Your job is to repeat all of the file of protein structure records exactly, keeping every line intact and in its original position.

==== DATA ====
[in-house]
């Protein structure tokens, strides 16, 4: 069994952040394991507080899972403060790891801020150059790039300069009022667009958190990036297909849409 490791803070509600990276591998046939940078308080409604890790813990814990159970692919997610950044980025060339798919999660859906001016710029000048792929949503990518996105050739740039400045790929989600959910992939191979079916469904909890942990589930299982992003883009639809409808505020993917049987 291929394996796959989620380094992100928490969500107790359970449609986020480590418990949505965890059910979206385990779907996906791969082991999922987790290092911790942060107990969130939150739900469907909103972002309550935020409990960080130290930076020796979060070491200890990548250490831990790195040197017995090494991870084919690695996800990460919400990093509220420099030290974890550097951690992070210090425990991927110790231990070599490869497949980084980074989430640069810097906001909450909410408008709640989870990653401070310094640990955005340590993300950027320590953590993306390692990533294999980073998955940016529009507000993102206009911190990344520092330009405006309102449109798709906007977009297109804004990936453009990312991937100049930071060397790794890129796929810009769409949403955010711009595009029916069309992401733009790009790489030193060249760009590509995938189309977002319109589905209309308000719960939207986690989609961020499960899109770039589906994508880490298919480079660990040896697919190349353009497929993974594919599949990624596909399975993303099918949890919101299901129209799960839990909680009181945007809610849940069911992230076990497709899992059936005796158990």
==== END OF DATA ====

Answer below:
[in-house]
């Protein structure tokens, strides 16, 4: 069994952040394991507080899972403060790891801020150059790039300069009022667009958190990036297909849409 490791803070509600990276591998046939940078308080409604890790813990814990159970692919997610950044980025060339798919999660859906001016710029000048792929949503990518996105050739740039400045790929989600959910992939191979079916469904909890942990589930299982992003883009639809409808505020993917049987 291929394996796959989620380094992100928490969500107790359970449609986020480590418990949505965890059910979206385990779907996906791969082991999922987790290092911790942060107990969130939150739900469907909103972002309550935020409990960080130290930076020796979060070491200890990548250490831990790195040197017995090494991870084919690695996800990460919400990093509220420099030290974890550097951690992070210090425990991927110790231990070599490869497949980084980074989430640069810097906001909450909410408008709640989870990653401070310094640990955005340590993300950027320590953590993306390692990533294999980073998955940016529009507000993102206009911190990344520092330009405006309102449109798709906007977009297109804004990936453009990312991937100049930071060397790794890129796929810009769409949403955010711009595009029916069309992401733009790009790489030193060249760009590509995938189309977002319109589905209309308000719960939207986690989609961020499960899109770039589906994508880490298919480079660990040896697919190349353009497929993974594919599949990624596909399975993303099918949890919101299901129209799960839990909680009181945007809610849940069911992230076990497709899992059936005796158990």